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gbwillson

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Reply with quote  #1 
Use flex duct insulation!

Have a helper hold one end of a section of the desired length being used. They should only hold the insulation. Next, pull and turn the flex tube clockwise. The flex tube will contract so that you can easily pull out the flex tube. 
Smooth off any sharp or jagged edges so they don't get caught on the fiberglas insulation.  Now you can simply slide the PVC or metal duct inside the now empty insulted tube. 

Greg in MN[comp]

solarusmc

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Reply with quote  #2 
Hi Greg,

just wanted to mention this to you.

I too have inserted pipe into the flex insulation but found that doing this created more noise then if the air was flowing thru the flex insulation itself.

My solution was.. yes.. insert the piping into the flex insulation from the collector to the house but leave the last 6 to 8 ft of the run entering your house flexible only... with no piping inside.

This eliviates '99% of the fan noise' created by the metal tubing from entering thru the supply vent.

Just wanted to let ya know what I learned via experimentation.

Take care and Happy Holiday Season to you!

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Pat B. Warwick, Rhode Island Rest Assured! Comments and/or suggestions I make here at the forums on 'your' projects as well as my own have all been carefully and scientifically calculated by the 'seat of my pants'
gbwillson

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Reply with quote  #3 
Hi Pat-

Good point! That is why forced air furnaces have a flexible leather or vinyl skirt between the furnace and the plenum. It helps to cushion or absorb the sounds and vibrations from the motor and when air is pushed into the metal ductwork. I'm betting a one foot section would be all that's needed to greatly reduce the sounds. In any case, the flex should be stretched tight for reduced resistance.

Greg in MN
EcoMotive

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Reply with quote  #4 
Good stuff. I was wondering how I could easily and effectively insulate some rigid metal ducting that I just installed in my basement. I try to avoid flex duct at all costs on account of the horrible resistance to flow.

Lance in Newfoundland 

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Minsc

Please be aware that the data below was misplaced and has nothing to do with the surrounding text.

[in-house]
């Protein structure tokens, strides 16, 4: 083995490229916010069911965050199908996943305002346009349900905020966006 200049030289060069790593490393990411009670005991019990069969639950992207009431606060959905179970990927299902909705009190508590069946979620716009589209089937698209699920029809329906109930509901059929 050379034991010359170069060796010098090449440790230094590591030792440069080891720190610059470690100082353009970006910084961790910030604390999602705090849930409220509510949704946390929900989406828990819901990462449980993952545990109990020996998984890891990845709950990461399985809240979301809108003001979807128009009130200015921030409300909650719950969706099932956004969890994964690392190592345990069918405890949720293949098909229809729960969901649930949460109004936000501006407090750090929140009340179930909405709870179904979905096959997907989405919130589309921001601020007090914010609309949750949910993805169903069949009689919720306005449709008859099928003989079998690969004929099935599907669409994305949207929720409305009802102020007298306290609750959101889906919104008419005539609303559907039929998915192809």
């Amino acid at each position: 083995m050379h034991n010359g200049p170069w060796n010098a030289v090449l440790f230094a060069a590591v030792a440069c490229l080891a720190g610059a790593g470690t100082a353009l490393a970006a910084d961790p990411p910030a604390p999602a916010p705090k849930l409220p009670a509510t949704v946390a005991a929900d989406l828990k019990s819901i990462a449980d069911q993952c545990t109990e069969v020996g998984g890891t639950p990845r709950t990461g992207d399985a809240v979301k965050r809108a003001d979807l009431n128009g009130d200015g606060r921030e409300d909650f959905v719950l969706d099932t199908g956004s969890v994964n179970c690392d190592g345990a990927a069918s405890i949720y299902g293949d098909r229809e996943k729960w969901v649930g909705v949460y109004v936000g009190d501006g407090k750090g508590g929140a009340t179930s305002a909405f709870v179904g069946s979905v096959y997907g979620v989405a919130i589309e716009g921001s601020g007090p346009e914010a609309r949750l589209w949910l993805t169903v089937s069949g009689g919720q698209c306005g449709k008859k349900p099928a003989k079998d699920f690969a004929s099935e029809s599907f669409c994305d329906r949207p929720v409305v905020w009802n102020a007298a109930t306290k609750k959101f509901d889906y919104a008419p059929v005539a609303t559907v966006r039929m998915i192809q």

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Reply with quote  #5 
Quote:
Originally Posted by solarusmc
Hi Greg,

just wanted to mention this to you.

I too have inserted pipe into the flex insulation but found that doing this created more noise then if the air was flowing thru the flex insulation itself.

My solution was.. yes.. insert the piping into the flex insulation from the collector to the house but leave the last 6 to 8 ft of the run entering your house flexible only... with no piping inside.

This eliviates '99% of the fan noise' created by the metal tubing from entering thru the supply vent.

Just wanted to let ya know what I learned via experimentation.

Take care and Happy Holiday Season to you!


I'll have to remember this.  One gripe I had when watching videos of hot air collectors in operation was how noisy they were.
gbwillson

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Reply with quote  #6 
Keep in mind that most of the videos today are shot with a crappy phone mic so it is not ideal. Having a high powered fan blowing in the living room would be troublesome. But that same amount of noise in the next room may be fine. There are also plenty of ways to quiet down the noise from the fan. Building an enclosure around the fan to hold an air filter can deaden much of the noise, especially if the enclosure is lined with foam or other sound deadening materials.

Greg in MN
gbwillson

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Reply with quote  #7 
I should add that to easily insert metal ducts into the insulation sleeve, there are two tricks that I found after many frustrating tries. You may want to screw and tape sections together once you have the ducting figured out. I also tape the side seams, since at high volumes of air these leak too. It also makes the metal duct sections stronger.

1. Attach a sturdy cone or duct reducer to one end of your assembled metal ducts and tape in place. This cone needs to be open at the tip so air can pass through. This helps keep the sharp metal duct edges from catching on the insulation while . 

2. Insert a fan into the opposite end of the insulation sleeve and turn on. This forces the sleeve wide open and allows the metal ducts to slide effortlessly into the insulation sleeve. If the fan is too weak to fully inflate the sleeve, try partially closing off the sleeve end opposite the fan. I tried countless times to simply slide the cone ended ducts without the fan, but this takes much longer and the ducts still hang up from time to time. The fan allows the sleeve to slide around corners without catching.

Greg in MN[wave]
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